By Annie Karnie
March 16, 2016
The 2016 Democratic primary effectively ended Tuesday night, with Hillary Clinton as the all-but-certain winner but Bernie Sanders barely acknowledging it.
For Clinton, a narrow win in Illinois and double-digit victories across the battleground states of Florida, North Carolina and Ohio provided deliverance from a humbling loss in Michigan a week earlier and finally gave her the space to begin her pivot to Donald Trump and the general election. That left the Vermont senator to deliver his standard 60-minute stemwinder in Phoenix without mentioning a single defeat.
After noting that she now has a 300-delegate lead – which will make it essentially impossible for Sanders to catch up given the rules of the Democratic process -- Clinton turned her attention to the front-runner for the Republican nomination.
“Our commander-in-chief has to be able to defend our country, not embarrass it,” she told her energetic supporters.
“When we hear a candidate for president call for rounding up 12 million immigrants, banning all Muslims from entering the United States,” Clinton said, discussing Trump’s most outrageous policies, “when he embraces torture, that doesn’t make him strong, it makes him wrong.”
With Trump sweeping Florida and knocking Marco Rubio out of the race, Clinton also highlighted the heightened stakes for Democrats, noting that “tonight, it’s clearer than ever that this may be one of the most consequential campaigns of our lifetimes.”
That doesn’t mean Sanders -- fueled by a money machine that never stalls -- will fade into the ether any time soon. The calendar now turns to a string of overwhelmingly white, caucus states like Idaho, Utah, Washington, and Alaska, where he is favored to collect the small piles of delegates available -- 244 delegates in total, counting Hawaii on March 26.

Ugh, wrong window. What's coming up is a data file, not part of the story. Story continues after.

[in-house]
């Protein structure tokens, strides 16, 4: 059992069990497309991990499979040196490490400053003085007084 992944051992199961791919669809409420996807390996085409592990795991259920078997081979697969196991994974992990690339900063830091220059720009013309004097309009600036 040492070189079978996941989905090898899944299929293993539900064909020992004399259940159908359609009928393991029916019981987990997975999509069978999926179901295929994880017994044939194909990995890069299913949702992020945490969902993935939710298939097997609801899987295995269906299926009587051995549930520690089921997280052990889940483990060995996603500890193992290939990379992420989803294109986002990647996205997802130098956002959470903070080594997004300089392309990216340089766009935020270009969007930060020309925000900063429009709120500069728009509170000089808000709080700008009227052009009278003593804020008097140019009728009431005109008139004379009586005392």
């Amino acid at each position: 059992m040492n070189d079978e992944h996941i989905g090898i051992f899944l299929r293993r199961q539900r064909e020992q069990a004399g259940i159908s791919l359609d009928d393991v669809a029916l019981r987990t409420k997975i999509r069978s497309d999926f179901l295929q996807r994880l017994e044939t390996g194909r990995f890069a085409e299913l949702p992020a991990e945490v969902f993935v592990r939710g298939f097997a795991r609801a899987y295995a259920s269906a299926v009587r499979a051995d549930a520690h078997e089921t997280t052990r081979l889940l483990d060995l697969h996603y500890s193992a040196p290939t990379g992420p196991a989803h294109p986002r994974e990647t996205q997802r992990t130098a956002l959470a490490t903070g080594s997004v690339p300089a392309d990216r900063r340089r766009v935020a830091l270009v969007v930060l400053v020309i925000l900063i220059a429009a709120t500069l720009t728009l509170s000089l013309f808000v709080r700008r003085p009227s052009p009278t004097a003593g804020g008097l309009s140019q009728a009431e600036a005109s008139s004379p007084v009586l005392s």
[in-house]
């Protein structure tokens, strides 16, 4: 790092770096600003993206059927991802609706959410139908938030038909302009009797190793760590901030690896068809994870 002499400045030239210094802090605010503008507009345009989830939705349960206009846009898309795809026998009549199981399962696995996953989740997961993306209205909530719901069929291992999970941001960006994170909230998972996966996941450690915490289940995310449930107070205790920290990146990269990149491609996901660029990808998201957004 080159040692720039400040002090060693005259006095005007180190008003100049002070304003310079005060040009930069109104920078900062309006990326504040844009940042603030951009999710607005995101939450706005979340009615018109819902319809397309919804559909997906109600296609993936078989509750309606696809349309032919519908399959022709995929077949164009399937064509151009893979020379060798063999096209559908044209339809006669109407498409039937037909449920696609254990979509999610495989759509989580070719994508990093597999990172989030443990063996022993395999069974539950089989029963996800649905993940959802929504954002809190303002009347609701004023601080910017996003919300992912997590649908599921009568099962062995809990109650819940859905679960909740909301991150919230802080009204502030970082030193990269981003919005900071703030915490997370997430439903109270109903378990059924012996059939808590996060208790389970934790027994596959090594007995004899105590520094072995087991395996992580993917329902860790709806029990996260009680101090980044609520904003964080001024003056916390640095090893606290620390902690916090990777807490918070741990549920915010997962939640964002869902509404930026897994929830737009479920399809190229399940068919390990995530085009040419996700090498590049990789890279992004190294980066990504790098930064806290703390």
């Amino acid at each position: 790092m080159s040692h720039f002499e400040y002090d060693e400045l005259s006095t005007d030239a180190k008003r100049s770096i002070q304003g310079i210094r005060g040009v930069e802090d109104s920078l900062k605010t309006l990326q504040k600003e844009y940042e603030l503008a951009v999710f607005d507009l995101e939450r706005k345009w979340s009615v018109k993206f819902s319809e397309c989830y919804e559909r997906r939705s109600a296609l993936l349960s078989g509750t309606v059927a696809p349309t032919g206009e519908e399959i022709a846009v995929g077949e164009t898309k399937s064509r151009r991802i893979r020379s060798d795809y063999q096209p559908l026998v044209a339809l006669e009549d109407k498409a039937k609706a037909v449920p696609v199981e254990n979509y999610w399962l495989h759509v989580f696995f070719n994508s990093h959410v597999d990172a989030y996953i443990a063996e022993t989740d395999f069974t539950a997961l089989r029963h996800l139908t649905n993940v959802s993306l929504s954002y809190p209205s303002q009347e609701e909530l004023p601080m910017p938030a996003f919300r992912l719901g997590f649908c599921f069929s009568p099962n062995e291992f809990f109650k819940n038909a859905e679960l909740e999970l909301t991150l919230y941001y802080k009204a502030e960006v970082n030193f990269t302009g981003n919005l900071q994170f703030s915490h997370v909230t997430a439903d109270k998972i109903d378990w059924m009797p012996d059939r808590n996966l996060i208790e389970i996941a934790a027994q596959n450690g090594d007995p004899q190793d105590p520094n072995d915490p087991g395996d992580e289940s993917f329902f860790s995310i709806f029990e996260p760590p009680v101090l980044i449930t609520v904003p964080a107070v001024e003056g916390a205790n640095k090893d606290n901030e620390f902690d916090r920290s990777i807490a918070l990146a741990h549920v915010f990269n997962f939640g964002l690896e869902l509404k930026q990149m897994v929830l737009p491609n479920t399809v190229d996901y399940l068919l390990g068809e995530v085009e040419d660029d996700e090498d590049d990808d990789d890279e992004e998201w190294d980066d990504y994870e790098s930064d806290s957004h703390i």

“It’s amazing, he’s a cash machine,” marveled a Clinton insider. “If he loses, he says, ‘big bad Hillary is winning.’ Boom, $5 million. If he wins, it’s like, ‘keep the revolution going!’ Boom, $5 million. We got 1.5 million more votes. But either way, he gets $5 million.”
Clinton on Tuesday night crushed Sanders in Florida -- where there are more eligible voters in South Florida than in all four early nominating states combined -- with a 31-point victory. And she won North Carolina by a hefty 16-point margin, despite a $1 million Sanders ad blitz over the past week that tripled her spending there.
Clinton allies were quick to declare the race over.
"Hillary Clinton's wins tonight effectively ended the Democratic nomination for president,” said Brad Woodhouse, the president of Correct the Record. “It is all but mathematically impossible for Bernie Sanders to overtake her lead. Her message is resonating and hers is the real revolution--a revolution that will break down barriers and that will get things done for the American people."
But if Florida was a bonanza that widened the delegate gap between them, Ohio was the wild card win that allowed Clinton to shift her gaze forward -- her 13-point victory represented a staggering blow to Sanders, who was not able to translate his economic message and opposition to foreign trade deals into success in Ohio and Illinois. In the other industrial Midwestern states to vote Tuesday, Clinton held a slight lead in Missouri with 99 percent of the vote in.
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